Scrutiny rises on Express Scripts-Medco deal

Associated Press

NEW YORK (AP) — Congress is increasing its scrutiny of the proposed merger of Medco Health Solutions Inc. and Express Scripts Inc., with one representative telling the Federal Trade Commission it should block the $29.1 billion deal.

In an Aug. 4 letter to the FTC, Alaska Rep. Don Young said the deal would reduce choice for the federal government's health programs and for other health plan sponsors. He said that while the combined Express Scripts might be able to negotiate lower drug prices, it would not necessarily pass those savings along to consumers.

Young, a Republican, also expressed concerns about regulation of the pharmacy benefits management industry and added that the deal could drive independent pharmacies out of business.

"I feel it would be prudent for the FTC to block the proposed merger of Express Scripts and Medco," Young wrote.

Pharmacy benefits managers run prescription drug plans, and they make their money by reducing costs for health plan sponsors and members.

Express Scripts announced in July it was buying Medco. The companies hope the deal will close in early 2012, assuming regulators and shareholders approve.

The sale has drawn attention from Congress because the combined company would be the largest U.S. pharmacy benefits manager by far. That would give it a lot of leverage in price negotiations with drugmakers and pharmacies, and groups that represent both local and chain drugstores have also spoken out against the deal.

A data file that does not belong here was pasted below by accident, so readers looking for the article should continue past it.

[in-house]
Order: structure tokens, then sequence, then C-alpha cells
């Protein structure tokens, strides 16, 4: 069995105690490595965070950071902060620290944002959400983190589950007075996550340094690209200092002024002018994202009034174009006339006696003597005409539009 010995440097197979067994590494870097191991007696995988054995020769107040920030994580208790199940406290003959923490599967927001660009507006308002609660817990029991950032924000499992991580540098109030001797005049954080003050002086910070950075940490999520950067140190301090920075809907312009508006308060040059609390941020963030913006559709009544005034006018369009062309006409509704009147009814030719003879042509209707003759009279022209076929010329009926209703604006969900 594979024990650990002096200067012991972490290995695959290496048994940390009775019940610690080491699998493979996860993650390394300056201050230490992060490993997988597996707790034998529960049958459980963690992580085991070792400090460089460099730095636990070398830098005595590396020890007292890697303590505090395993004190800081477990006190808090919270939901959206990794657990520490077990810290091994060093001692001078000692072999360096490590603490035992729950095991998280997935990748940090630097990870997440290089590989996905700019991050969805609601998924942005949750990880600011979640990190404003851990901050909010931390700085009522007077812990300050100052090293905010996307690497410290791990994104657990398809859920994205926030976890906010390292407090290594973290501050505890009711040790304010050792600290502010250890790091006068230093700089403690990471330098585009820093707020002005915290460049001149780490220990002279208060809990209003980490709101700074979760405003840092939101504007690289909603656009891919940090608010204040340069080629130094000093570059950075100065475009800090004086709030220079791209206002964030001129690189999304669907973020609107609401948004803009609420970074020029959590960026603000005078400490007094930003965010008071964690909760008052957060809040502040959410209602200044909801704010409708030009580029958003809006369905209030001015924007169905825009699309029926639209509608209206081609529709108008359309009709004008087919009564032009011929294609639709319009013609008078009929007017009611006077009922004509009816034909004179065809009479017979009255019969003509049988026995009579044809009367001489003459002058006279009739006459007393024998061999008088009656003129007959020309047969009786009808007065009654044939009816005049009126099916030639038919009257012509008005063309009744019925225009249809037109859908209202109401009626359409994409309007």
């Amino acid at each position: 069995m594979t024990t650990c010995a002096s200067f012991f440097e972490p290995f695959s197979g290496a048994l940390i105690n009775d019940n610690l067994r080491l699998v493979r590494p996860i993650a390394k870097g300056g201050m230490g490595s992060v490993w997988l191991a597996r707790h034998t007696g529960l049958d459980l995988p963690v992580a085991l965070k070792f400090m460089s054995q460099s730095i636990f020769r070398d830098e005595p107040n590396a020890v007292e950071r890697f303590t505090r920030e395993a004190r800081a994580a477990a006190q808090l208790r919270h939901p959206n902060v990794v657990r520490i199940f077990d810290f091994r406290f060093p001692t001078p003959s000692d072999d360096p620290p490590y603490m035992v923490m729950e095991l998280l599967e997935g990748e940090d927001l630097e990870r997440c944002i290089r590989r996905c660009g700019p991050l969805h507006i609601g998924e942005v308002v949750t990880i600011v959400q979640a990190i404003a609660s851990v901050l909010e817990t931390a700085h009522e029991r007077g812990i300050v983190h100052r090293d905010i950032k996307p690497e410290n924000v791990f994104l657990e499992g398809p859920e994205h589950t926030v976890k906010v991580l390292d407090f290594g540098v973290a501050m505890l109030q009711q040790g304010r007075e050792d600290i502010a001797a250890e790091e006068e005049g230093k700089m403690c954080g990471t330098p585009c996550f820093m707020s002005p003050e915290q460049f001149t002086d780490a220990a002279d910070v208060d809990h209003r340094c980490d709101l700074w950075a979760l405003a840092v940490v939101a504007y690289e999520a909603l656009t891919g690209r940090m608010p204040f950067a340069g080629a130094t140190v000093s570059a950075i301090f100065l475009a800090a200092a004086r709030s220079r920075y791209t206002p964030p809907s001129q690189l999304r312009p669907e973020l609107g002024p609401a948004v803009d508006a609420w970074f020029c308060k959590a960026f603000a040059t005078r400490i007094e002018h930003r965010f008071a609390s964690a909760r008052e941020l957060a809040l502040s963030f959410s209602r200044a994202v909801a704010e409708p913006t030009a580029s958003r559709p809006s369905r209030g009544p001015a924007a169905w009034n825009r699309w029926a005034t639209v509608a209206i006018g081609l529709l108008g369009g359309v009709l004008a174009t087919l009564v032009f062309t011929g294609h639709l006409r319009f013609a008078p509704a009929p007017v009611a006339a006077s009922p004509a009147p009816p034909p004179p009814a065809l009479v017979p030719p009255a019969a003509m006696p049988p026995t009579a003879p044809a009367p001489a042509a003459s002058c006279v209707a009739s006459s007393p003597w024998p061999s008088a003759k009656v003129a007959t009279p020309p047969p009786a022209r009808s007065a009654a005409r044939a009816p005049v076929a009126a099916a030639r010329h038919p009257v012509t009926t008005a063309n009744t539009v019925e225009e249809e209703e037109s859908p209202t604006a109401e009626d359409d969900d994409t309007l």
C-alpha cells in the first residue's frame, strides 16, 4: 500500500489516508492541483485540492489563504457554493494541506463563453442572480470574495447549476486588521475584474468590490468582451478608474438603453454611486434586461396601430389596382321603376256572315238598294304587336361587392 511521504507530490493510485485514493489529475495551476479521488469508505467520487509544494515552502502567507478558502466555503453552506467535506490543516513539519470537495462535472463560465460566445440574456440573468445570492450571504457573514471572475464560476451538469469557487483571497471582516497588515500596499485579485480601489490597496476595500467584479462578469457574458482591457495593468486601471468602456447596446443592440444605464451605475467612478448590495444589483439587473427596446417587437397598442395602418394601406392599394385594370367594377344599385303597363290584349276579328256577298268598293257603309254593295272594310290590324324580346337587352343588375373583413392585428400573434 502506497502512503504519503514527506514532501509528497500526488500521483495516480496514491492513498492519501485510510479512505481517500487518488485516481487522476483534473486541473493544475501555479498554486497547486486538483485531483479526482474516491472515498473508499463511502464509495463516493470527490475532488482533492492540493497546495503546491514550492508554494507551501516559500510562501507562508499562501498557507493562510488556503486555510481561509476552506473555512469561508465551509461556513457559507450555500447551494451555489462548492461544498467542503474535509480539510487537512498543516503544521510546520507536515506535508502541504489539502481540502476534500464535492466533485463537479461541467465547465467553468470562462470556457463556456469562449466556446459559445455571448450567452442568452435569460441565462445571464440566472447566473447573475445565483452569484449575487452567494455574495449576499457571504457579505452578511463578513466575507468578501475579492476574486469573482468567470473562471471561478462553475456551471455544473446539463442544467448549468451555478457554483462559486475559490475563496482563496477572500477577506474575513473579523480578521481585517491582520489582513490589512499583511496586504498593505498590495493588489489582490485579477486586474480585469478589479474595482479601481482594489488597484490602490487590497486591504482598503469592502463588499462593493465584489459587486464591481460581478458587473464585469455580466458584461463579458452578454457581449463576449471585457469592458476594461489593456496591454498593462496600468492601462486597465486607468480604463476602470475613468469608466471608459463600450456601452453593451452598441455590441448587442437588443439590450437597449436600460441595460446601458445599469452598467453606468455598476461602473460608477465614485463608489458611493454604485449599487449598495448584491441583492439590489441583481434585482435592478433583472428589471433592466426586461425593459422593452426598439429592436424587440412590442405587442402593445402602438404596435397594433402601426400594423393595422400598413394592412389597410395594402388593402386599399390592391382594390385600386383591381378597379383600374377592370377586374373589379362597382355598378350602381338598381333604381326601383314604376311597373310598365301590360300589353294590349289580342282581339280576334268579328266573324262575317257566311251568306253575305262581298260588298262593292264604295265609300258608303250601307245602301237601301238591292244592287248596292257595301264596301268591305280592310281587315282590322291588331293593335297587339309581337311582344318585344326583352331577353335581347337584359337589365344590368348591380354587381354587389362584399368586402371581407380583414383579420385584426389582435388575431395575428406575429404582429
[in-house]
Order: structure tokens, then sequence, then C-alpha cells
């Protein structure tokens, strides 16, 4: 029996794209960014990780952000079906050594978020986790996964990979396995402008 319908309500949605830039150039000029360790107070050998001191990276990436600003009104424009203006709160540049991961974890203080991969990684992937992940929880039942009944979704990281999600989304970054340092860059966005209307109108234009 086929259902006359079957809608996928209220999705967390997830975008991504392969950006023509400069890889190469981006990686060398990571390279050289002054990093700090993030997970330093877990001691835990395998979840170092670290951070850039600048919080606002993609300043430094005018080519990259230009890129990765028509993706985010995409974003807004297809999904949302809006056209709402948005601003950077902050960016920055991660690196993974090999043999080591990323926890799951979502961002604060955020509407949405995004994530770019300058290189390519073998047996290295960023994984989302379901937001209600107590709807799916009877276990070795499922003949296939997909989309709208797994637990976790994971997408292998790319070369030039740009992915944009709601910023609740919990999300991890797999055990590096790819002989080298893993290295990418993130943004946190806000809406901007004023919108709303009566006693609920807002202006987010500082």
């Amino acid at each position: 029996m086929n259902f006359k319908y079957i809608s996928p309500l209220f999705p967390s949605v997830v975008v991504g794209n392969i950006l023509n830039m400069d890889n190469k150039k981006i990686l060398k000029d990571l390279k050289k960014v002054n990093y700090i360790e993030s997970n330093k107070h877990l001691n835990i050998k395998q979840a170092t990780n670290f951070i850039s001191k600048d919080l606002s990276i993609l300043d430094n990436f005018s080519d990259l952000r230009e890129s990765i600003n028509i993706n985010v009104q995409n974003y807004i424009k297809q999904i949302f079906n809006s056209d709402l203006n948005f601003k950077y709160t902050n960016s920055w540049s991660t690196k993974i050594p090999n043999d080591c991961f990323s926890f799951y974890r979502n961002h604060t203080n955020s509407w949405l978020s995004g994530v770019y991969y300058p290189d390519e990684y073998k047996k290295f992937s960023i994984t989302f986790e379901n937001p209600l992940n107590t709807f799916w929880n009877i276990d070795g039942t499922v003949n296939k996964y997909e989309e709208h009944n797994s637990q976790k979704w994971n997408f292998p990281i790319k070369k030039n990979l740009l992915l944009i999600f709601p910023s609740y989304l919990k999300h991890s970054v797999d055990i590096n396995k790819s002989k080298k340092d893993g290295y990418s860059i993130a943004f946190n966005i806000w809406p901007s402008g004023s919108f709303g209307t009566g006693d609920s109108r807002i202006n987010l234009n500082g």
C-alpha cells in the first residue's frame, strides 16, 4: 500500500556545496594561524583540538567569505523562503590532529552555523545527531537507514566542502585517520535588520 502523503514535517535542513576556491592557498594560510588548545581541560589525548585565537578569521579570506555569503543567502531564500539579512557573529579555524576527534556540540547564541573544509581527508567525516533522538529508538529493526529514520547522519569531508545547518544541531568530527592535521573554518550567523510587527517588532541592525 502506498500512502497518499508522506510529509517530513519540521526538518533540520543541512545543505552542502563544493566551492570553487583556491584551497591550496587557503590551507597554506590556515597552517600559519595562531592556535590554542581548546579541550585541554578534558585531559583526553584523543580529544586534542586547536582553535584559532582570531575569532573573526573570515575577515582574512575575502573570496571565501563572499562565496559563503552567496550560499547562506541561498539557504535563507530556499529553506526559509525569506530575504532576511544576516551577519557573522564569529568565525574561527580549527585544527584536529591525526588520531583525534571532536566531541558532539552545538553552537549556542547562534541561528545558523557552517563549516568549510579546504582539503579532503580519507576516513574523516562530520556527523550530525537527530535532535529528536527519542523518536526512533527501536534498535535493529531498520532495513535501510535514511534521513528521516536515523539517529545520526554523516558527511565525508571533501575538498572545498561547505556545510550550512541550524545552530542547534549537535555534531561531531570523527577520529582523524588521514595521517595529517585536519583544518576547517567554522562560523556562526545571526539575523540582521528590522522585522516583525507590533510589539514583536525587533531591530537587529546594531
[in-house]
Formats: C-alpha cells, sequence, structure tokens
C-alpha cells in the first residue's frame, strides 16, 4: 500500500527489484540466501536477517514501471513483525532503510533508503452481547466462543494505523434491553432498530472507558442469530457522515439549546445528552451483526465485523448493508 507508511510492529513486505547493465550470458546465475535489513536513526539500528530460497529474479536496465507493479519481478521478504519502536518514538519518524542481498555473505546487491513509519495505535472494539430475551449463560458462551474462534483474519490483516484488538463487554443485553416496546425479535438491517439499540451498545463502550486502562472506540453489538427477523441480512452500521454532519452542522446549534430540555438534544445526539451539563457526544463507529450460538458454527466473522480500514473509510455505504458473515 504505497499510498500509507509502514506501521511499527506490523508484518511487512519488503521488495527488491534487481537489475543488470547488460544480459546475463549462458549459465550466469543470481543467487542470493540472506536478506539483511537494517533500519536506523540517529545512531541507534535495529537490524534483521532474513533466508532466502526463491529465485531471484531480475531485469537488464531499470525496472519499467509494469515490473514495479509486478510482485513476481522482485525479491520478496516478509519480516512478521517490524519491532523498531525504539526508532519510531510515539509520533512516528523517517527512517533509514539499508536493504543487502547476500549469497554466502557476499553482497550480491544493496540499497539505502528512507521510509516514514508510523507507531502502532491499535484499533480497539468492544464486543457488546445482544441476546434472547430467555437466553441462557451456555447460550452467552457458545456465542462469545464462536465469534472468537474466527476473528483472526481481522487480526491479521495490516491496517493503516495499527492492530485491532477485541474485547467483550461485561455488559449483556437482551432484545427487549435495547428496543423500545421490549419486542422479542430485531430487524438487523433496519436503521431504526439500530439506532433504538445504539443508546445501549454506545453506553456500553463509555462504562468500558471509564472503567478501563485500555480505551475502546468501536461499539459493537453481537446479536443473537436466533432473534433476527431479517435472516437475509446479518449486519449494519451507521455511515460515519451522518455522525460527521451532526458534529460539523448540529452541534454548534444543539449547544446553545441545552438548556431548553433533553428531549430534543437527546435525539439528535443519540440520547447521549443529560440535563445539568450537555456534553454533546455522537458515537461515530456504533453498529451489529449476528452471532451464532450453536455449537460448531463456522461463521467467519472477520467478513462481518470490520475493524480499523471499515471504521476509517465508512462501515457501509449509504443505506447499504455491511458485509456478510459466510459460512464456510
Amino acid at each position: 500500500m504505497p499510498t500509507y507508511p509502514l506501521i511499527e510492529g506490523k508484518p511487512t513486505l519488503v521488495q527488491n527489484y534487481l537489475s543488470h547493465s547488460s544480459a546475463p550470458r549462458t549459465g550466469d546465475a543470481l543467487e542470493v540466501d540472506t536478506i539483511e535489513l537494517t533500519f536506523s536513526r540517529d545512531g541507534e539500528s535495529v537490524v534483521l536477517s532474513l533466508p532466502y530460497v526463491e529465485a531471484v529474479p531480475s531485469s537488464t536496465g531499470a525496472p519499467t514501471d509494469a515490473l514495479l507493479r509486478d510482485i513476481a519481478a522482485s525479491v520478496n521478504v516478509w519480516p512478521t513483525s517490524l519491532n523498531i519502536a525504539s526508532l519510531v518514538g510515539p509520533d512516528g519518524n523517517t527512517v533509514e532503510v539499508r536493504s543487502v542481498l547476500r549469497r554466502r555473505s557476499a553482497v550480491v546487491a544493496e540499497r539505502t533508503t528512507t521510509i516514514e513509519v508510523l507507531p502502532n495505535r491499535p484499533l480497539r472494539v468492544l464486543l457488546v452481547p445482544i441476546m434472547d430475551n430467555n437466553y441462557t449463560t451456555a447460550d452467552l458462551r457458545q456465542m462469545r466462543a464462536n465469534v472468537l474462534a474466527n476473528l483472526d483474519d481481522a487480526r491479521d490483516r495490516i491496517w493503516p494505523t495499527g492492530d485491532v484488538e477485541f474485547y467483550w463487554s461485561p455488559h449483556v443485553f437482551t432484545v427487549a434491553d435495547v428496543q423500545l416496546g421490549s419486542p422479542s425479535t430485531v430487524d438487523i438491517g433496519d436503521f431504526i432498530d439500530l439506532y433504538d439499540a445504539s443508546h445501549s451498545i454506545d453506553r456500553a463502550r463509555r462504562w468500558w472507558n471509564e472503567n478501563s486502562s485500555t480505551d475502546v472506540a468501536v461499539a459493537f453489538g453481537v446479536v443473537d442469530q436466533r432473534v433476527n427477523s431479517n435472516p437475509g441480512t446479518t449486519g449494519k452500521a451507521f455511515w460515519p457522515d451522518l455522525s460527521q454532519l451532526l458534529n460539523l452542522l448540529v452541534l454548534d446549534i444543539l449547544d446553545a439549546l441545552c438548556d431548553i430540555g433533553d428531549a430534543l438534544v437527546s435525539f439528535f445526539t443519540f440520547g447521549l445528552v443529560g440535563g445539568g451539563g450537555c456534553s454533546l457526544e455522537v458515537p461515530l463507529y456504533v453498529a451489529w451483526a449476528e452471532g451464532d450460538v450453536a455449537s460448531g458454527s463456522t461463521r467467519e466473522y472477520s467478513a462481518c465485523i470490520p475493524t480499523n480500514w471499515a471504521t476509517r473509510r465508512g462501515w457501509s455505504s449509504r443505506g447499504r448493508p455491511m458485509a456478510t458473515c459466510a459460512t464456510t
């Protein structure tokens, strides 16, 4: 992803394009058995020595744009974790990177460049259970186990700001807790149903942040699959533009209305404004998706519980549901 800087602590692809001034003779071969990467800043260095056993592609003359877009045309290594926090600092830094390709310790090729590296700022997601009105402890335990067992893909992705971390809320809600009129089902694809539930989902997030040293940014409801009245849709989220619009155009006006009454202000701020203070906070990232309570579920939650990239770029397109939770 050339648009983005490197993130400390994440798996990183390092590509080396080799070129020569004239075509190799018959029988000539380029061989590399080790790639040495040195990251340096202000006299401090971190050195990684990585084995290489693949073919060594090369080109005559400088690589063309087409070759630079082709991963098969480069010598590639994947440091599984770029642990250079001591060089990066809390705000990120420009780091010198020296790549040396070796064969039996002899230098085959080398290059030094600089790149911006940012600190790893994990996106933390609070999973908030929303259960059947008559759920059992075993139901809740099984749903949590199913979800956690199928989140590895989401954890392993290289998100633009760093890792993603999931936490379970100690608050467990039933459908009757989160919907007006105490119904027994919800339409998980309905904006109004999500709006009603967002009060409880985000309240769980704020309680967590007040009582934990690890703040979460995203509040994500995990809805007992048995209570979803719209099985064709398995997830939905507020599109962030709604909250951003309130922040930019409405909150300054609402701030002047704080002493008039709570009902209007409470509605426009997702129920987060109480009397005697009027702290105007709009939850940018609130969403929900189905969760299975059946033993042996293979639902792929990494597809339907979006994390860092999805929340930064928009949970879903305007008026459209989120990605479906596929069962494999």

The day the deal was announced, Pennsylvania Rep. Thomas Marino said it could hurt independent pharmacies, leading to greater health care costs and lower quality. In August, Michigan Rep. John Conyers asked the House of Representatives' Judiciary Committee to look into the sale. Both Marino, a Republican, and Conyers, a Democrat, are members of that committee.

Express Scripts said Wednesday that the acquisition of Medco will make the health care system more efficient and will save money for both plan sponsors and members. The St. Louis company added that the sale does not violate antitrust laws because competition in the pharmacy benefits management industry is intense, and while the enlarged Express Scripts Holding will be the biggest independent PBM, it will compete with pharmacy benefits businesses run by retail and specialty pharmacies, and health insurers.

Shares of Express Scripts fell 20 cents to $47.70 in Wednesday trading. Shares of Medco, which is based in Franklin Lakes, N.J., slipped 56 cents to $53.38.

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